Mexico, Chile refer Israel-Hamas conflict to ICC over potential crimes

By Kylie Madry

MEXICO CITY (Reuters) -Mexico and Chile expressed “growing worry” on Thursday over “an escalation of violence” after several months of war between Israel and Hamas in a referral to the International Criminal Court (ICC) over possible crimes.

Hamas militants launched a surprise attack in Israel in October, killing 1,200 mostly civilians and seizing 253 hostages, with multiple accounts later emerging of rape and mutilation.

The Israeli retaliatory offense on the Hamas-led Gaza Strip has led to increasing international alarm and scrutiny over the deaths of civilians, especially children. Gaza health authorities said on Thursday the war’s death toll had risen to 24,620, with many more feared buried under the rubble.

In a statement, Mexico’s foreign ministry argued that the ICC was the proper forum to establish potential criminal responsibility, “whether committed by agents of the occupying power or the occupied power.”

“The action by Mexico and Chile is due to growing worry over the latest escalation of violence, particularly against civilian targets,” it said.

Israel is not a member of the Hague-based court and does not recognize its jurisdiction. But the ICC’s prosecutor has stressed his court has jurisdiction over potential war crimes carried out by Hamas militants in Israel and by Israelis in Gaza.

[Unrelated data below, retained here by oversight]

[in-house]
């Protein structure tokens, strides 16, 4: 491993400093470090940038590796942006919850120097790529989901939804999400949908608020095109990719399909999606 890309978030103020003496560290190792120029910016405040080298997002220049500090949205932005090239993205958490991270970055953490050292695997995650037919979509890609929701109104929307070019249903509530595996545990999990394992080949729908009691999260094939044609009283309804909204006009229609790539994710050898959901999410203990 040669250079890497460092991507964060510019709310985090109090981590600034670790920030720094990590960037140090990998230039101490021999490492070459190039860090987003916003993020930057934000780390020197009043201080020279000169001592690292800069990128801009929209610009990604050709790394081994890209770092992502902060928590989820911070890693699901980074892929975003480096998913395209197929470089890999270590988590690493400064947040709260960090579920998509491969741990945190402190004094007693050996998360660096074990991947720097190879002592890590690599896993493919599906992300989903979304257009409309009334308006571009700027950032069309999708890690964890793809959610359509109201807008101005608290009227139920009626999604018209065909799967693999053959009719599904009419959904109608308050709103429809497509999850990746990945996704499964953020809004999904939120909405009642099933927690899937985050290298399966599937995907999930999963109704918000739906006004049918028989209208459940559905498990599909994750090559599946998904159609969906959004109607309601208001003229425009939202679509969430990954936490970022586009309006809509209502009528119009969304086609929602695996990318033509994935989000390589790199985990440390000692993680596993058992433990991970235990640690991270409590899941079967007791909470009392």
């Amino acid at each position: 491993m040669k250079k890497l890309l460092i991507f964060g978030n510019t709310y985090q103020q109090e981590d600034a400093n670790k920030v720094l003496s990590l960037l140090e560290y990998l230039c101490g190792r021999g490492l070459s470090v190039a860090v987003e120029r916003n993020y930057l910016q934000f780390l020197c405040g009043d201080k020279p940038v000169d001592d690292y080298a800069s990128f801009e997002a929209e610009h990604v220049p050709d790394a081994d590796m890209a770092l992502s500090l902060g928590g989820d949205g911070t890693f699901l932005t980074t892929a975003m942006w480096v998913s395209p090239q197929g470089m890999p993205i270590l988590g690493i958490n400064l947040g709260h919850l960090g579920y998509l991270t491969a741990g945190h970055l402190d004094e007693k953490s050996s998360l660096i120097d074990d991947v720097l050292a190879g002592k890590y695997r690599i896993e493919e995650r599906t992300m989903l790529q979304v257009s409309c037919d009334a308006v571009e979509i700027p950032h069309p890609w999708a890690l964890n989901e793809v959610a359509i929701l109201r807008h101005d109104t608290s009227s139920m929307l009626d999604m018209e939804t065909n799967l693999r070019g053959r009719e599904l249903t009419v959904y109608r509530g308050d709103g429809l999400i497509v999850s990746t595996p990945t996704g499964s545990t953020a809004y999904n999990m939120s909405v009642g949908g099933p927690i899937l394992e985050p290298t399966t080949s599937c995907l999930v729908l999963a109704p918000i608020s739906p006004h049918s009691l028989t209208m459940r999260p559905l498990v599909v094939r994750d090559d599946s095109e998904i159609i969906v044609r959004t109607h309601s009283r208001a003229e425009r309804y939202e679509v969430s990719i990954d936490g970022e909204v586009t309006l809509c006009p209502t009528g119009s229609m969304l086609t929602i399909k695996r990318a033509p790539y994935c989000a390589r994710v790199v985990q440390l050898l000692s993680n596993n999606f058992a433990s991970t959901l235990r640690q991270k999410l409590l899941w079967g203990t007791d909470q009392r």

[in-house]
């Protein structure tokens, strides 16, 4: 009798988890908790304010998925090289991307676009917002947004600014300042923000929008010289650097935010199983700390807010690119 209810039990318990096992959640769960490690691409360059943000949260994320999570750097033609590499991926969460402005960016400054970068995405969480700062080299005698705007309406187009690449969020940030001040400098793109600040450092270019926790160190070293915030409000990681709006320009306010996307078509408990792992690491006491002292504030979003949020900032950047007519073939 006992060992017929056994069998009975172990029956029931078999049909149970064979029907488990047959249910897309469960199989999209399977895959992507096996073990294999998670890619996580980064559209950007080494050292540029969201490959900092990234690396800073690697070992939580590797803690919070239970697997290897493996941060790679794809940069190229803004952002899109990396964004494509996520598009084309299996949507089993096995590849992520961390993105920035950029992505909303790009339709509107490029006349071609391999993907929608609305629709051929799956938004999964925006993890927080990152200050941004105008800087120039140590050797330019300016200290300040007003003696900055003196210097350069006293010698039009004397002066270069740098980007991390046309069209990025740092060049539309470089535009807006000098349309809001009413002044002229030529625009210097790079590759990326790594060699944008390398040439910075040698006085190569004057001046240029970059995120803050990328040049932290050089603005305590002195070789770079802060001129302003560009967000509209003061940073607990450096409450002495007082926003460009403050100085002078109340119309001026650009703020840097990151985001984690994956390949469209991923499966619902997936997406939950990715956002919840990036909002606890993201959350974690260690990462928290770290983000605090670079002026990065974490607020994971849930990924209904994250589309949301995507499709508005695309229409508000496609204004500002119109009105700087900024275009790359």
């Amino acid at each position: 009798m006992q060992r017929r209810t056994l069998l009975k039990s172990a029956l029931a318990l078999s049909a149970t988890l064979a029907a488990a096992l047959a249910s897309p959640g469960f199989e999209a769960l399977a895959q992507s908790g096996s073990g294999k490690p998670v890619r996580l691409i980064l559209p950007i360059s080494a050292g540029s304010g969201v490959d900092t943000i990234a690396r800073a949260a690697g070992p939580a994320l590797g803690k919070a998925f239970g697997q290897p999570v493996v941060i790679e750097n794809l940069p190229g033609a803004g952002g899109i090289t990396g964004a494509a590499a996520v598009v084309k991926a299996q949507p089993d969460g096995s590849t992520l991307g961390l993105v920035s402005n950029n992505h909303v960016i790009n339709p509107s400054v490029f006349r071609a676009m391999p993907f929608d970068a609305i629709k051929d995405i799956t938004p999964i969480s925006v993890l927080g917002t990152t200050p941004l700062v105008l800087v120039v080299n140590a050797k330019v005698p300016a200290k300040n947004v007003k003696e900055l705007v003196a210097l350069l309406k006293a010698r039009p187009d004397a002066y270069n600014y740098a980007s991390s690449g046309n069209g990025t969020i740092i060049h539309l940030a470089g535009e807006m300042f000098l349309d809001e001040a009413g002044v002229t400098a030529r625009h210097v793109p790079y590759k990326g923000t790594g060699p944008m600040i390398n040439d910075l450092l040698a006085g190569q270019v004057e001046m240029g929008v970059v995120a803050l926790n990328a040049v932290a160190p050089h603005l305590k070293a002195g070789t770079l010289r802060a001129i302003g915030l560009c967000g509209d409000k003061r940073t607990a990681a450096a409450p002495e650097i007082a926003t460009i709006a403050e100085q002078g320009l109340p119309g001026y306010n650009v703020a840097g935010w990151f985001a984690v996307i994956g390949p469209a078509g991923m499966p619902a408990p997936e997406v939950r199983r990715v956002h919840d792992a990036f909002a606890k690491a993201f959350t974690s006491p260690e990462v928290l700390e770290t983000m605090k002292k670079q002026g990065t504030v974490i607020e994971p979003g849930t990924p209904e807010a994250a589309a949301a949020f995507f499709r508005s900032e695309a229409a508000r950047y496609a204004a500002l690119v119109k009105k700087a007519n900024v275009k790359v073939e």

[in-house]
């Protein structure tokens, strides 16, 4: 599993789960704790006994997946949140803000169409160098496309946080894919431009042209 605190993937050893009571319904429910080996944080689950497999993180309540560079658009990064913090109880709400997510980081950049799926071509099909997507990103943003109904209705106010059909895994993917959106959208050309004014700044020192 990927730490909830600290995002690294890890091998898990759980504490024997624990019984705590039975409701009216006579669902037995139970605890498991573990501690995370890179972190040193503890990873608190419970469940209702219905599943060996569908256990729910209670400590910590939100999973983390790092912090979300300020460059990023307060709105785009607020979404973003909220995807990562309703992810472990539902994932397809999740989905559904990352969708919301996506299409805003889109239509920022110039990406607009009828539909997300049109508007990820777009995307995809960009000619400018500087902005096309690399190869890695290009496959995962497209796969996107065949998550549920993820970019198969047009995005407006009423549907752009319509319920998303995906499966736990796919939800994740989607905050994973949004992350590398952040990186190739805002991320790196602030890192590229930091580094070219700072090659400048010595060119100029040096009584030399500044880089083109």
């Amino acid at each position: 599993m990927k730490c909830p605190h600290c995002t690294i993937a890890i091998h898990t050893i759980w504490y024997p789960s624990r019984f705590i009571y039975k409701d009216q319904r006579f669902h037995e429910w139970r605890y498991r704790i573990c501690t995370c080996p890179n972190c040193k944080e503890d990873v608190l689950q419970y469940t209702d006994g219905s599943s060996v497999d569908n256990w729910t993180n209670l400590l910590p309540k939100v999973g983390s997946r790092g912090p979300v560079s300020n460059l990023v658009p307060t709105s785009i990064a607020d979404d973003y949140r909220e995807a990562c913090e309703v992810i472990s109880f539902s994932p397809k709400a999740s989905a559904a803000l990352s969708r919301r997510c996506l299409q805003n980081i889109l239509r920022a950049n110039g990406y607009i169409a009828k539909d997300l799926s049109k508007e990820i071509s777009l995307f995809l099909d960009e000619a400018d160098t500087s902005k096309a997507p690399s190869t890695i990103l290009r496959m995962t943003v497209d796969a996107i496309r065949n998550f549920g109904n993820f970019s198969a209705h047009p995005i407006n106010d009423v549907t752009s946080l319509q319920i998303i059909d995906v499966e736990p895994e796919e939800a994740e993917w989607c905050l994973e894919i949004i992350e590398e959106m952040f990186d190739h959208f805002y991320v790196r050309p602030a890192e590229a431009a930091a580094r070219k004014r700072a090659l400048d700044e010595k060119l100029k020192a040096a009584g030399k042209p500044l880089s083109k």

Mexico cited “numerous reports from the United Nations that detail many incidents that could constitute crimes under the ICC’s jurisdiction.”

Chile’s Foreign Minister Alberto van Klaveren told reporters on Thursday in Santiago that his nation was “interested in supporting the investigation into any possible war crime” wherever they might occur.

Mexico said it was closely following the case presented last week before the International Court of Justice (ICJ) in which South Africa accused Israel of carrying out genocide in Gaza and demanded that the court order an emergency suspension of Israel’s military campaign.

Israel has rejected the accusation.

Both the ICJ and the ICC handle cases of alleged genocide, with the former resolving disputes between states and the latter prosecuting individuals for crimes.

(Reporting by Kylie Madry; Additional reporting by Alexander Villegas; Editing by David Alire Garcia and Rosalba O’Brien)